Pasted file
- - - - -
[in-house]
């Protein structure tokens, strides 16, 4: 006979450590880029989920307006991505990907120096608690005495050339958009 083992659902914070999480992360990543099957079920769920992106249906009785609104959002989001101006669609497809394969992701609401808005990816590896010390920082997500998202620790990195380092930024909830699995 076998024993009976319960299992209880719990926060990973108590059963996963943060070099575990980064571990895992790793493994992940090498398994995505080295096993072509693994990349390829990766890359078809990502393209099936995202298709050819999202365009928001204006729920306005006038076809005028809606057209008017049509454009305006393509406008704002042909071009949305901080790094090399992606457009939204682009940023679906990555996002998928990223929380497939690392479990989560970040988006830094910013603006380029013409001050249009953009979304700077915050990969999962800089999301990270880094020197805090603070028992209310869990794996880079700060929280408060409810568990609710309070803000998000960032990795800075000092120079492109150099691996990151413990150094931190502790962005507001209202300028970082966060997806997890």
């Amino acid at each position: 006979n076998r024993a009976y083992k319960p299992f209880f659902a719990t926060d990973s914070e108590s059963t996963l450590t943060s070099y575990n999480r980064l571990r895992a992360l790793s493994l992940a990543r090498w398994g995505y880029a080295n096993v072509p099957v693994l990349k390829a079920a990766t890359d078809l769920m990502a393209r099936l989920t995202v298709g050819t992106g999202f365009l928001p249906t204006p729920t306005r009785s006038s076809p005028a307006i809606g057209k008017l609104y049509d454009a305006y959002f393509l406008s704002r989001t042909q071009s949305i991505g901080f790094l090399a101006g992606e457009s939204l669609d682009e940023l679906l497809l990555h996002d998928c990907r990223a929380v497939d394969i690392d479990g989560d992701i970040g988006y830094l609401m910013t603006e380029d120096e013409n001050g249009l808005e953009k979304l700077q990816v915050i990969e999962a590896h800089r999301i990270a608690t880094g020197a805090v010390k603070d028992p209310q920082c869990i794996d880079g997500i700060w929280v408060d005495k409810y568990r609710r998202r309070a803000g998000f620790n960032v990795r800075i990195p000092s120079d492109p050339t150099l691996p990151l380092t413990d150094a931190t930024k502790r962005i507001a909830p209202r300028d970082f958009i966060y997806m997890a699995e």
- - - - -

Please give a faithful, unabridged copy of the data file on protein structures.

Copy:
[in-house]
């Protein structure tokens, strides 16, 4: 006979450590880029989920307006991505990907120096608690005495050339958009 083992659902914070999480992360990543099957079920769920992106249906009785609104959002989001101006669609497809394969992701609401808005990816590896010390920082997500998202620790990195380092930024909830699995 076998024993009976319960299992209880719990926060990973108590059963996963943060070099575990980064571990895992790793493994992940090498398994995505080295096993072509693994990349390829990766890359078809990502393209099936995202298709050819999202365009928001204006729920306005006038076809005028809606057209008017049509454009305006393509406008704002042909071009949305901080790094090399992606457009939204682009940023679906990555996002998928990223929380497939690392479990989560970040988006830094910013603006380029013409001050249009953009979304700077915050990969999962800089999301990270880094020197805090603070028992209310869990794996880079700060929280408060409810568990609710309070803000998000960032990795800075000092120079492109150099691996990151413990150094931190502790962005507001209202300028970082966060997806997890």
């Amino acid at each position: 006979n076998r024993a009976y083992k319960p299992f209880f659902a719990t926060d990973s914070e108590s059963t996963l450590t943060s070099y575990n999480r980064l571990r895992a992360l790793s493994l992940a990543r090498w398994g995505y880029a080295n096993v072509p099957v693994l990349k390829a079920a990766t890359d078809l769920m990502a393209r099936l989920t995202v298709g050819t992106g999202f365009l928001p249906t204006p729920t306005r009785s006038s076809p005028a307006i809606g057209k008017l609104y049509d454009a305006y959002f393509l406008s704002r989001t042909q071009s949305i991505g901080f790094l090399a101006g992606e457009s939204l669609d682009e940023l679906l497809l990555h996002d998928c990907r990223a929380v497939d394969i690392d479990g989560d992701i970040g988006y830094l609401m910013t603006e380029d120096e013409n001050g249009l808005e953009k979304l700077q990816v915050i990969e999962a590896h800089r999301i990270a608690t880094g020197a805090v010390k603070d028992p209310q920082c869990i794996d880079g997500i700060w929280v408060d005495k409810y568990r609710r998202r309070a803000g998000f620790n960032v990795r800075i990195p000092s120079d492109p050339t150099l691996p990151l380092t413990d150094a931190t930024k502790r962005i507001a909830p209202r300028d970082f958009i966060y997806m997890a699995e």